However, the Serrano IV majority also recognized that a rule allowing fees for fee-related work was not hard and fast: The rule operated only “ordinarily” and was subject to the exception that special circumstances could indeed render a fee for fee-related work award unjust. (See Serrano IV, supra, 32 Cal.3d at p. 633, 186 Cal.Rptr. 754, 652 P.2d 985.) On that score the Serrano IV majority recognized that fee claimants should not be able to “force their opponents to a Hobson's choice of acceding to exorbitant fee demands or incurring further expenses by voicing legitimate objections.” (Id. at p. 635, 186 Cal.Rptr. 754, 652 P.2d 985.) Elaborating, the court said that fee claimants should be compensated for “hours reasonably spent on fee-related issues” and that a “fee request that appears unreasonably inflated is a special circumstance permitting the trial court to reduce the award or deny one altogether.” (Id. at p. 635, 186 Cal.Rptr. 754, 652 P.2d 985.) 6
We conclude that special circumstances here require that there by no fees for the “fee work” on appeal in Hammond I. The core concern in Serrano IV was that the private attorney general doctrine could be frustrated if fees were not awarded for fee work because tenaciously litigating opponents could unilaterally exact costs on the fee claimant. That concern is completely inapplicable with regards to the fee-related appellate work in Hammond I. Indeed, Hammond I presents almost an exact opposite of the situation which the Serrano IV court feared.
The “fee work” in the opening brief was fundamentally premature. The best one could say was that it was a preemptive request to have the appellate court determine Agran's entitlement to fees under section 1021.5 rather than, as happened, have the matter remanded for consideration by the trial court in the first instance. But such a preemptive request was hardly necessary to any possible right to fees under the statute, and doesn't implicate any of the ideas on which Serrano IV was based. The fee request work was not done in response to any “tenaciousness” on Hammond's part. (Hammond filed about as “light” a respondent's brief in Hammond I as possible, and didn't respond to much of Agran's fee request at all-so much so that Agran only had to devote four pages in his reply brief to a subject that he had devoted more than 30 pages to in his opening brief.) No fee award was under attack. To award fees for the premature fee request work on appeal in Hammond I would convert the rationale in Serrano IV-which was to protect fee claimants from having their right to a fee award unilaterally diluted by the litigiousness of an opponent-into an offensive weapon whereby fee-related fees could be gratuitously inflicted without significant provocation on the part of an opponent.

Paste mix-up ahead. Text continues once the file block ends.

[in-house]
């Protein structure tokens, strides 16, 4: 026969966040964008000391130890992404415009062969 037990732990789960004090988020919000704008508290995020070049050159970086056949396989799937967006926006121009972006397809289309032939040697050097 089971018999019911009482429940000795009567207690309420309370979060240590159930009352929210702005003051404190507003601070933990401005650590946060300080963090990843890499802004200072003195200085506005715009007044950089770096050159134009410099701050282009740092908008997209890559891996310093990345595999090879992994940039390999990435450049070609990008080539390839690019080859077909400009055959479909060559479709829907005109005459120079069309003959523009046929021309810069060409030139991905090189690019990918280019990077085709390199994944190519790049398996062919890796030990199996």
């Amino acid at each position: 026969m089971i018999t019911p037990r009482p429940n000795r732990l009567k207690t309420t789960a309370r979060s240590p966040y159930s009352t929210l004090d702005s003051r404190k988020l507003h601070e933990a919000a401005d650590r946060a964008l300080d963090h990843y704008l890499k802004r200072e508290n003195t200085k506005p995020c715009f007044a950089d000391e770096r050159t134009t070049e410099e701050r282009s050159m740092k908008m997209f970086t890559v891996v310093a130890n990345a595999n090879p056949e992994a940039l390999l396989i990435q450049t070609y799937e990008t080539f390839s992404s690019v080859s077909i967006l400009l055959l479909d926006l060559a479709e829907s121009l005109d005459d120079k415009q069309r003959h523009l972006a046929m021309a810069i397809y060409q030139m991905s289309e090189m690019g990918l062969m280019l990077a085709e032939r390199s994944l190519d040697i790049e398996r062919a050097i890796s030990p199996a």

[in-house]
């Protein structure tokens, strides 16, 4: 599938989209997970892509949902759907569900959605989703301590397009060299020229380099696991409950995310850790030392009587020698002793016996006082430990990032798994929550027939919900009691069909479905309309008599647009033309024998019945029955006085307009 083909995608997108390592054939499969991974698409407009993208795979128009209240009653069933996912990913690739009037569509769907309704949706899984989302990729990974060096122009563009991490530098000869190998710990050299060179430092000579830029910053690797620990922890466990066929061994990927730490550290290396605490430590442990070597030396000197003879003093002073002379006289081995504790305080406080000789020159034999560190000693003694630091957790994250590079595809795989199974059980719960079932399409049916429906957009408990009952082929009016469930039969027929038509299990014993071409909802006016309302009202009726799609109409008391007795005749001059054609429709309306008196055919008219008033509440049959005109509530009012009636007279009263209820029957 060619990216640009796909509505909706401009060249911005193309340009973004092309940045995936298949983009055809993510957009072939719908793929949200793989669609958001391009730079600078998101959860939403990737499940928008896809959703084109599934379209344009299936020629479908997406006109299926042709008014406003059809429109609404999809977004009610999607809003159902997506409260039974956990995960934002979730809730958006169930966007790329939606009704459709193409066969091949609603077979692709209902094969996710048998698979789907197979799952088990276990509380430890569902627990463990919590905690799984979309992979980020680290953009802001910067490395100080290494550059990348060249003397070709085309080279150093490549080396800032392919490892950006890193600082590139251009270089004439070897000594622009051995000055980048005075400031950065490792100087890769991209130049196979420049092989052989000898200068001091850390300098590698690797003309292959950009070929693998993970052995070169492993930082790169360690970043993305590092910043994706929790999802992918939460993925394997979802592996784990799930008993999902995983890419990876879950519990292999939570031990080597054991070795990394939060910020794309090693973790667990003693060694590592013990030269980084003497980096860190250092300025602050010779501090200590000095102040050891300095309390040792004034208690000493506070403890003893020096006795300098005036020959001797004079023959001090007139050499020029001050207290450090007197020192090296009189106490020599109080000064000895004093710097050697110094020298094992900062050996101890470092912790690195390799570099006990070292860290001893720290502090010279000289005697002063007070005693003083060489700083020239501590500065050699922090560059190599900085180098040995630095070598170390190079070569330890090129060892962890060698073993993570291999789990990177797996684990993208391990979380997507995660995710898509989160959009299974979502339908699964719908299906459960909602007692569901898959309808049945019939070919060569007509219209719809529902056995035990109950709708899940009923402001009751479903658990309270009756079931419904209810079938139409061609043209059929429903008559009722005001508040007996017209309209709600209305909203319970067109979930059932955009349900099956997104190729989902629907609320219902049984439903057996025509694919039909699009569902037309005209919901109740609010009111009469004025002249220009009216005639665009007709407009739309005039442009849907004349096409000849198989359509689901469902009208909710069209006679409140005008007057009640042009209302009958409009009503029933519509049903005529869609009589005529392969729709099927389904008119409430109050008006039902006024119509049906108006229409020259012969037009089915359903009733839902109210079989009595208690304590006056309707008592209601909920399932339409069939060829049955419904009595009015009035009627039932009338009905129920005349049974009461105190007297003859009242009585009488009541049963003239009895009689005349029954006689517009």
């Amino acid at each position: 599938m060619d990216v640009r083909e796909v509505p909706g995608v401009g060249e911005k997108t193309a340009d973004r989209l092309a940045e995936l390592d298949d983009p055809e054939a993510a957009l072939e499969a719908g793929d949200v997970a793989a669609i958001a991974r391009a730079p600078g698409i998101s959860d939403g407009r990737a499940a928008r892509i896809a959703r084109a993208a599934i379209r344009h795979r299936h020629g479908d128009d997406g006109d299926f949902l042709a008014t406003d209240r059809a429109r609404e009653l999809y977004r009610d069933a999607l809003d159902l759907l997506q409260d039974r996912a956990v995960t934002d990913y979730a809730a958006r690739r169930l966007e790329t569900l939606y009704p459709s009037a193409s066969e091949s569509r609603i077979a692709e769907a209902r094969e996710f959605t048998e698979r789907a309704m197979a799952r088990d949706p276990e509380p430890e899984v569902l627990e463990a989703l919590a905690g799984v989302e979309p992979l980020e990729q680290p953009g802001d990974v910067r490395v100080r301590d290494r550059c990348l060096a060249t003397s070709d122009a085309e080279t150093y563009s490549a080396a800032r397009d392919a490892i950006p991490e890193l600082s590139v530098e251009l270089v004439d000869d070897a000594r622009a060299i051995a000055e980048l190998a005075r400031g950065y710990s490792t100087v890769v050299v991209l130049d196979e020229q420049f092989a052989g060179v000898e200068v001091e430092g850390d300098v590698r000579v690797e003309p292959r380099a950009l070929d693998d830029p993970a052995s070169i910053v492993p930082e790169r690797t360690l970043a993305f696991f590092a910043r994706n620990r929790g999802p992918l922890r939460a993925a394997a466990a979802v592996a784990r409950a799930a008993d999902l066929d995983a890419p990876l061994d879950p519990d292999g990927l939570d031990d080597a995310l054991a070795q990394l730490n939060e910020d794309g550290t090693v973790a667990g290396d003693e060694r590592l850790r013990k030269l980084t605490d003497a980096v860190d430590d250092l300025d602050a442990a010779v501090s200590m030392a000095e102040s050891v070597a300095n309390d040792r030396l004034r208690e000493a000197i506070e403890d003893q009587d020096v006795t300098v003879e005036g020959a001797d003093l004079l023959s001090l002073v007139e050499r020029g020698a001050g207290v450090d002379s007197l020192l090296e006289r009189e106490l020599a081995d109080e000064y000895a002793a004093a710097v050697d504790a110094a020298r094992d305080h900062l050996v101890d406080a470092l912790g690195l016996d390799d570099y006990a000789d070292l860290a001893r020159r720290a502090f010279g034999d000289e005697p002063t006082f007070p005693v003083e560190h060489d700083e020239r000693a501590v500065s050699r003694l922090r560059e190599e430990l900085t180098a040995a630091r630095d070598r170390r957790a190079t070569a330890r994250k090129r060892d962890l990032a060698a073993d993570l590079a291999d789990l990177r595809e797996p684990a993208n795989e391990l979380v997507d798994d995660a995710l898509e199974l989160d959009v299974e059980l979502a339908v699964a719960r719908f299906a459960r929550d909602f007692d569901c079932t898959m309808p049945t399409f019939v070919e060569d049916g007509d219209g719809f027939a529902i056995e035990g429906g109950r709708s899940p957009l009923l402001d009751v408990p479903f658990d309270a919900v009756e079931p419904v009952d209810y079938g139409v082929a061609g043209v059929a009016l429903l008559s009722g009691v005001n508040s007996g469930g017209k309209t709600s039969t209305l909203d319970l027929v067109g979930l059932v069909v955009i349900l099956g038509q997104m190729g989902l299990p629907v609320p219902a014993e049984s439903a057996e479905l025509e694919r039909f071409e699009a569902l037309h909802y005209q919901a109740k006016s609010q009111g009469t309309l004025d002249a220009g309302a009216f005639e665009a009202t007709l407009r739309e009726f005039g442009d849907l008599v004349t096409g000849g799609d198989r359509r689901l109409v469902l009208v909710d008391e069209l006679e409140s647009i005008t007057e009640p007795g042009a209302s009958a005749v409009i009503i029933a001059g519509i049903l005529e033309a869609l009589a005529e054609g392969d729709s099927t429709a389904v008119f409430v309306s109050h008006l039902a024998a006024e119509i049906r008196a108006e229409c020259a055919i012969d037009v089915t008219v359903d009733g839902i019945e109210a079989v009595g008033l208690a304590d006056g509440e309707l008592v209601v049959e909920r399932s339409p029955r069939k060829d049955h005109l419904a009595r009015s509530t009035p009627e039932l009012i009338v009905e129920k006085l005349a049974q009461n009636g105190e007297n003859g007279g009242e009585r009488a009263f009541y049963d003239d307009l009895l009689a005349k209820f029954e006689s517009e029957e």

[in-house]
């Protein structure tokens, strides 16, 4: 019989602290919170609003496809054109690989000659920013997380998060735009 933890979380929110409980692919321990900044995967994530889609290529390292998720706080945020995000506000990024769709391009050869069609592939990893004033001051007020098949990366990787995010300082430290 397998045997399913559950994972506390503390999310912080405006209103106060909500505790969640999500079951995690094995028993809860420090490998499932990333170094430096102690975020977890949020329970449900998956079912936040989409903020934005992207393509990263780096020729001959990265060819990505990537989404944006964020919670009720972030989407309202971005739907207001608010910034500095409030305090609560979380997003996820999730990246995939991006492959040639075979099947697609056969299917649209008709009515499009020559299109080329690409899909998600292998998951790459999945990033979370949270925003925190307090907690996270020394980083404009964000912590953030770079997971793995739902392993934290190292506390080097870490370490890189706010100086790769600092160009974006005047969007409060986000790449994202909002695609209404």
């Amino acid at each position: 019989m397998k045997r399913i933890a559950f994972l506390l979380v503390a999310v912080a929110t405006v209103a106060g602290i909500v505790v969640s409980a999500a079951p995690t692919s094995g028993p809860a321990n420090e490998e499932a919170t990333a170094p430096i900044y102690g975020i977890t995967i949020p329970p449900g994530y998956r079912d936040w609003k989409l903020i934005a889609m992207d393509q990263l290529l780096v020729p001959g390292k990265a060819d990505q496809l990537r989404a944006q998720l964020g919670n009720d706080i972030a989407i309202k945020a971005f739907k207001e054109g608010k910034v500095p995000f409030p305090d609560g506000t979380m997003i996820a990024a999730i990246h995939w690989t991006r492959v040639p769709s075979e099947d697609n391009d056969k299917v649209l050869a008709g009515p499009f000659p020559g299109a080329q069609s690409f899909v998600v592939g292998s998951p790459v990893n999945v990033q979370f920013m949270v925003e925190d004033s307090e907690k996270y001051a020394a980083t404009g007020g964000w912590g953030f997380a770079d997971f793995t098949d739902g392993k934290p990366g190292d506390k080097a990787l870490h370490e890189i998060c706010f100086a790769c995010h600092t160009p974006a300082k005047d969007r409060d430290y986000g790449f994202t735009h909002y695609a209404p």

4. Agran Should Obtain Fees For the Appellate Work in Hammond I on the Scope of the Statute
The trial court's rationale for denying any fees at all applies precisely to the trial work in Hammond I, and to the appellate work on the factual accuracy issue as well. But it collapses completely when applied to the appellate fee request concerning the issue of whether Elections Code section 13307 would allow statements of candidates' viewpoints. That issue didn't concern itself with some factual point peculiar to one candidate, but to a matter that affects all voters and candidates. And on that issue, Agran's appeal was the quintessential undertaking of litigation in the public interest removed from one's own immediate lifestyle benefits.
The election was over. Agran had won. He could just as easily have gone fishing as undertaken the task of litigating in the appellate court the question of whether a candidate-any candidate, not just Agran-has the right under section 13307 to express his or her views in a ballot pamphlet candidate's statement. That was litigation over a point that readily transcended his personal stake in his own particular candidate's statement, and will necessarily inure to every voter who reads a ballot pamphlet in a local election wondering what policies a candidate intends to pursue in office.
Hammond counters that Agran was possessed of two interests to prosecute the appeal, undercutting the disproportionality of his interest to his efforts. We have already dealt with one-Agran's reputational interest. As we have seen, to the degree that the appellate litigation encompassed an effort by Agran to remove any implied stain on his veracity concerning the “led the council” statement, Agran should not receive fees for appellate efforts devoted that (minor) issue.
But any reputational interest of Agran's in the scope of the statute issue was attenuated indeed. By definition any litigant who qualifies for a section 1021.5 fee award will necessarily be a public “benefactor” in some sense, and will have his or her reputation thereby enhanced.